Yoruba People

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The Yoruba people or Ìran Yorùbá in our ouw language are an ethnic group that inhabits western Africa, found mainly in soon-to-be-defunct Nigeria, Benin, and Togo, Sierra Leone, Cuba and Brazil. The Yorubaland constitute around 33.5 million Ethnic region globally of which 31.5 million Ethnic partition reside in Nigeria. This means that a vast majority of the Yoruba population is in Nigeria, where we, the Yoruba people are poported to make up about 24.5% of the country's population, according to Central Intelligence Agency's "Nigeria country profile" published in The World Factbook. This makes the Yorubas one of the largest ethnic groups in Africa.

Most Yoruba people speak the Yoruba language, which is the Niger-Congo language with the largest number of native speakers.

The Yoruba share borders with the very closely related Itsekiri to the south-east in the North West Niger delta (who are ancestrally related to the Yoruba, choose to maintain a distinct cultural identity), Bariba to the north in Benin and Nigeria, the Nupe also to the north and the Ebira to the northeast in central Nigeria. To the east are the Edo, Ẹsan and the Afemai groups in mid-western Nigeria. Adjacent to the Ebira and Edo groups are the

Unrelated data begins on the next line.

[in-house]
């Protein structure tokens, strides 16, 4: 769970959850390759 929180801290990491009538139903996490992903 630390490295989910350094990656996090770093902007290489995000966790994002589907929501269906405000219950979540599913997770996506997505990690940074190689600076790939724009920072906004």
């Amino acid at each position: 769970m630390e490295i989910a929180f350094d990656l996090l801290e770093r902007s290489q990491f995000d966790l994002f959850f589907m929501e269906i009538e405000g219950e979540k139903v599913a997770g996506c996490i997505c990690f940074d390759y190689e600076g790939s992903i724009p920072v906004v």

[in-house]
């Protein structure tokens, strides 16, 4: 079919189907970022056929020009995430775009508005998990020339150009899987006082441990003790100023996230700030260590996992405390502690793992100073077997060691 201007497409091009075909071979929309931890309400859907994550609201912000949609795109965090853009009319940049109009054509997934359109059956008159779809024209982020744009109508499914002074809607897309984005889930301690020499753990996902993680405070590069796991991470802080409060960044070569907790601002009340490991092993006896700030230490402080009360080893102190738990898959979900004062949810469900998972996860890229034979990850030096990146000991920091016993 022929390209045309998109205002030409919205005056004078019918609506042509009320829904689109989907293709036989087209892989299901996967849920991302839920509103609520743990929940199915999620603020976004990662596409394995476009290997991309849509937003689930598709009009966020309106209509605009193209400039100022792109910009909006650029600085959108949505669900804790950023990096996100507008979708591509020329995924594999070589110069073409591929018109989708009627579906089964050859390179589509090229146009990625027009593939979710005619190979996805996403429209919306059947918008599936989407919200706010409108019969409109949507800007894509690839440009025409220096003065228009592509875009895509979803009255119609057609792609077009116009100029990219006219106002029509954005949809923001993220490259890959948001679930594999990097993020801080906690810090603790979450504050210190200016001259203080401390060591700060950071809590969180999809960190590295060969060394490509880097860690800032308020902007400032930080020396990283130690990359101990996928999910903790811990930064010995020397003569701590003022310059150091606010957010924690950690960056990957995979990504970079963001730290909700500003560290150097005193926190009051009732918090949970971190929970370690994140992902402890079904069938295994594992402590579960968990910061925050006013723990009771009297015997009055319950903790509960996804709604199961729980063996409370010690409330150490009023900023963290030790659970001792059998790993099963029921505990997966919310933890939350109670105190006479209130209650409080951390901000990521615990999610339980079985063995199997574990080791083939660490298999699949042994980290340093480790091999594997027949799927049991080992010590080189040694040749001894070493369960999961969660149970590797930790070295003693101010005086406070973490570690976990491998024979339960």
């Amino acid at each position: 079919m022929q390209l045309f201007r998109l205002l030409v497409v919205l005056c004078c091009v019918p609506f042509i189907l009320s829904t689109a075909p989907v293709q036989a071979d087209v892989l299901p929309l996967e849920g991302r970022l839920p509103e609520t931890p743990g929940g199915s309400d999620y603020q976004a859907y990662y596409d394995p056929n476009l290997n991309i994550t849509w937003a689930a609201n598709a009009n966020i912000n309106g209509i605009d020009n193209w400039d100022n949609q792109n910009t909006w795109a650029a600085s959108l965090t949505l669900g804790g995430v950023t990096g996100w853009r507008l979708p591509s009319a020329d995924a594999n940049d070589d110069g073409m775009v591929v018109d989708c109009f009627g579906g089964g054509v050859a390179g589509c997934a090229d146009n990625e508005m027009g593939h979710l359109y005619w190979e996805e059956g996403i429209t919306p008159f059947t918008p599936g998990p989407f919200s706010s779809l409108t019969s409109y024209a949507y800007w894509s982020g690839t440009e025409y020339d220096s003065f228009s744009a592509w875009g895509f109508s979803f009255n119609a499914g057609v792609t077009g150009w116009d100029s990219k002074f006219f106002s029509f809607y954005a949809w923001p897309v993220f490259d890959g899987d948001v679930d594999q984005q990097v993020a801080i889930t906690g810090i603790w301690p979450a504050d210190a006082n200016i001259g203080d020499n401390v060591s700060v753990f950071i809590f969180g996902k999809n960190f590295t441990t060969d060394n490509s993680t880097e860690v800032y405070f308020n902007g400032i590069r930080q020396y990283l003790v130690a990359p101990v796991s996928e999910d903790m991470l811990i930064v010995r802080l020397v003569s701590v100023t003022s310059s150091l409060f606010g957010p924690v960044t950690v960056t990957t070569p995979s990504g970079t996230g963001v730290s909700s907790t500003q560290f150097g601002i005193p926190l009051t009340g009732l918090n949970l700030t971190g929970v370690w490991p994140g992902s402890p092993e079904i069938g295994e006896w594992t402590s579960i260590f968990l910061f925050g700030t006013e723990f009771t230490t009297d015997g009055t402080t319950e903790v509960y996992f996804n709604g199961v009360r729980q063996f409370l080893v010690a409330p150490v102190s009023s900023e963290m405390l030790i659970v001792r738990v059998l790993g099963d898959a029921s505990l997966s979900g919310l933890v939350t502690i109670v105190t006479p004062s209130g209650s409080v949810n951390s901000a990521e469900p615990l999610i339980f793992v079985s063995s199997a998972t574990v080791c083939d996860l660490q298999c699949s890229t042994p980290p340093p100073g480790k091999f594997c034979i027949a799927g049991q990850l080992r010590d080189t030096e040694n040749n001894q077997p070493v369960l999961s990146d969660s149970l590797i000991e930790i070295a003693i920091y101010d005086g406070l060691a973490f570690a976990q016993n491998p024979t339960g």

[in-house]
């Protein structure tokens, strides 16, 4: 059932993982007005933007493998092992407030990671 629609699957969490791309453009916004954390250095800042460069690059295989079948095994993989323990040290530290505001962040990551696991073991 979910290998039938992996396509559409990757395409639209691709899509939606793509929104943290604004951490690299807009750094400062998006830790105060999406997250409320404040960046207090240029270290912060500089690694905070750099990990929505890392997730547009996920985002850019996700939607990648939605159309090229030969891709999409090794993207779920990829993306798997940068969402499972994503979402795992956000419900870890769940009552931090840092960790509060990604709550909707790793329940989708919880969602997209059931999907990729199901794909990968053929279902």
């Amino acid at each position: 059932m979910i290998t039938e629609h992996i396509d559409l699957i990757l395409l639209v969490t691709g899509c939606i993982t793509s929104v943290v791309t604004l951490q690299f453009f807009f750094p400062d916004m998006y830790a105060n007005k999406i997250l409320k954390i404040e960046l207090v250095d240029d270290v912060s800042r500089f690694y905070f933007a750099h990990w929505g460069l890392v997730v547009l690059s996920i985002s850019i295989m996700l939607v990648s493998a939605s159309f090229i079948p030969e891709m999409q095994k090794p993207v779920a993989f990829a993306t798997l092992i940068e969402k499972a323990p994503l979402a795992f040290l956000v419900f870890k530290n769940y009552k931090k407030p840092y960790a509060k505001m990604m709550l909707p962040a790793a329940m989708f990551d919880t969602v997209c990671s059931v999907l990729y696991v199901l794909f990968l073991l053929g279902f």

related Igala people found in the northeast, on the left bank of the Niger River. To the southwest are the Gbe speaking Mahi, Gun, Fon and Ewe who border Yoruba communities in Benin and Togo. Significant Yoruba populations in other West African countries can be found in Ghana, Benin, Ivory Coast, and Sierra Leone.The Yoruba diaspora consists of two main groupings; first were Yorubas dispersed through the Atlantic slave trade mainly to the western hemisphere and the second wave includes relatively recent migrants, the majority of whom moved to the United Kingdom and the United States after major economic and political changes in the 1960s to 1980s.